• training interviewers in unconscious bias and how to avoid making assumptions based upon an applicant's body language or social competence
  • asking clear and specific questions and avoiding open-ended or hypothetical questions
  • allowing applicants to know the questions they will be asked before the interview
  • holding interviews or assessments in suitable, quiet spaces away from other distractions
  • considering alternative options to interviews, such as short paid work trials or practical assessments
  • providing clear and constructive feedback to unsuccessful candidates
  • ensuring that the new manager of a successful applicant who disclosed a neurodivergence is advised so support can be provided from the outset.

For more information, go to Recruitment.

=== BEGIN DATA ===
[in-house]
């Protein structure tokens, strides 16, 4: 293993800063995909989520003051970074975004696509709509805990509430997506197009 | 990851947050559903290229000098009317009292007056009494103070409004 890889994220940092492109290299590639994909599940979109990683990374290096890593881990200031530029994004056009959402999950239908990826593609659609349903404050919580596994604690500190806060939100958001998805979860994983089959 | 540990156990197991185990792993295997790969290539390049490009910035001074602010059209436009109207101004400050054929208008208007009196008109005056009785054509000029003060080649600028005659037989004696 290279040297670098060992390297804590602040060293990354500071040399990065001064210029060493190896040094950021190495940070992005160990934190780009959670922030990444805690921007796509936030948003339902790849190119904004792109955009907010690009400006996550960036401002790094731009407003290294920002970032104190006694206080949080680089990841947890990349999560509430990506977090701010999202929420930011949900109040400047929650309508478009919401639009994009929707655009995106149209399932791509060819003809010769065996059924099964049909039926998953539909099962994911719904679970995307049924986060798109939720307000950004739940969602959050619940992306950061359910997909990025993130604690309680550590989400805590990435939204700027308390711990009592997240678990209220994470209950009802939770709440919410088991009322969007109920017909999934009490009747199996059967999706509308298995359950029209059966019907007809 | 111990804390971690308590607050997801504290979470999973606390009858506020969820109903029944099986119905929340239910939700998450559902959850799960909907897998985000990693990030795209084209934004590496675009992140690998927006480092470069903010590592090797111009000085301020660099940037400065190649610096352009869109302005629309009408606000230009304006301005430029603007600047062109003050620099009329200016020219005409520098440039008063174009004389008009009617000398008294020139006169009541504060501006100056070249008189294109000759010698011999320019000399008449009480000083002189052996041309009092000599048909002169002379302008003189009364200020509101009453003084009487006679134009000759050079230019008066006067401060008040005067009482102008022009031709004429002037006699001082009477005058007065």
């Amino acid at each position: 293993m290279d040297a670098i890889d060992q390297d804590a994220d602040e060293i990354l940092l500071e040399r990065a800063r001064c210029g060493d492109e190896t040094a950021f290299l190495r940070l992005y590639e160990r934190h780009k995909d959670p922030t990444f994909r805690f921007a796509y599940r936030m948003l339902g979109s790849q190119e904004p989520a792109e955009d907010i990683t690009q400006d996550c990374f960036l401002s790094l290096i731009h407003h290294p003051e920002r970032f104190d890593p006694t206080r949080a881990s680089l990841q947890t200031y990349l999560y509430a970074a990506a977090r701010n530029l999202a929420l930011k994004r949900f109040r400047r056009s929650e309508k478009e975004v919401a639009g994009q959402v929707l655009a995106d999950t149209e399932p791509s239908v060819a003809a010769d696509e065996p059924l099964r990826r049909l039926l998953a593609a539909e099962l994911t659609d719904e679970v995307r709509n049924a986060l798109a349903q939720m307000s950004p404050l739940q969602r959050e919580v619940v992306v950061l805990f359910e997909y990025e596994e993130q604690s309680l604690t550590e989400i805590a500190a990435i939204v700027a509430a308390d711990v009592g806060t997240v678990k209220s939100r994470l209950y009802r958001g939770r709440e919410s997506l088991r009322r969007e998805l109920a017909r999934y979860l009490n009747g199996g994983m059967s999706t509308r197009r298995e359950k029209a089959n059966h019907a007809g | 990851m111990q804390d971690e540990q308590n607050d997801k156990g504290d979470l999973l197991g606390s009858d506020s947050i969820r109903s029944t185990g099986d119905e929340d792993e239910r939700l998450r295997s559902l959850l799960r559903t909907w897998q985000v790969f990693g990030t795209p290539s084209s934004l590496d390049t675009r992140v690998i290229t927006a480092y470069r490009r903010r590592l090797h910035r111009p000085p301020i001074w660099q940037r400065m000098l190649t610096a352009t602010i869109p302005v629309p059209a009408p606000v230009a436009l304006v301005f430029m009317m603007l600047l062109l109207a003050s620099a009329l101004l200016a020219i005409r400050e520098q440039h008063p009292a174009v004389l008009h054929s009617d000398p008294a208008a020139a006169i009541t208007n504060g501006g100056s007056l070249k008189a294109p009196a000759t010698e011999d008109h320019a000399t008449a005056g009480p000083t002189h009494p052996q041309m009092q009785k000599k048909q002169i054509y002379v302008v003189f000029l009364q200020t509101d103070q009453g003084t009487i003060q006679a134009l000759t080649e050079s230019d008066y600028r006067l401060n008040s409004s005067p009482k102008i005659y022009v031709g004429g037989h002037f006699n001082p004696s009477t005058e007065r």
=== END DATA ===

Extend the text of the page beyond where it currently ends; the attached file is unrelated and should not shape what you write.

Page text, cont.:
Am I encouraging neurodivergent talent in my organisation?

Neurodivergent staff can sometimes struggle to progress within an organisation. Due to previous negative experiences they may lack the confidence in their ability to do more challenging work. Progression often requires line management responsibility which can sometimes be difficult for autistic employees as they may not have the communication skills the role requires.

Employers can better utilize the talents of their neurodivergent staff by:

  • recognising and highlighting their achievements
  • providing regular developmental opportunities that can enhance their skills
  • designing or using training courses that take account of neurodivergence
  • providing support to identify suitable vacancies within the organisation and provide help in writing an application where appropriate
  • offering a mentor to support their progress into roles that best fit their skills
  • designing job roles at all levels of the organisation that will motivate and get the best out of them
  • ensuring that a workplace needs assessment is repeated after promotion, as the adjustments might be different for the new role.

Do I know where to go for further information and support?

For examples of how other organisations have changed their workplaces to better support neurodiversity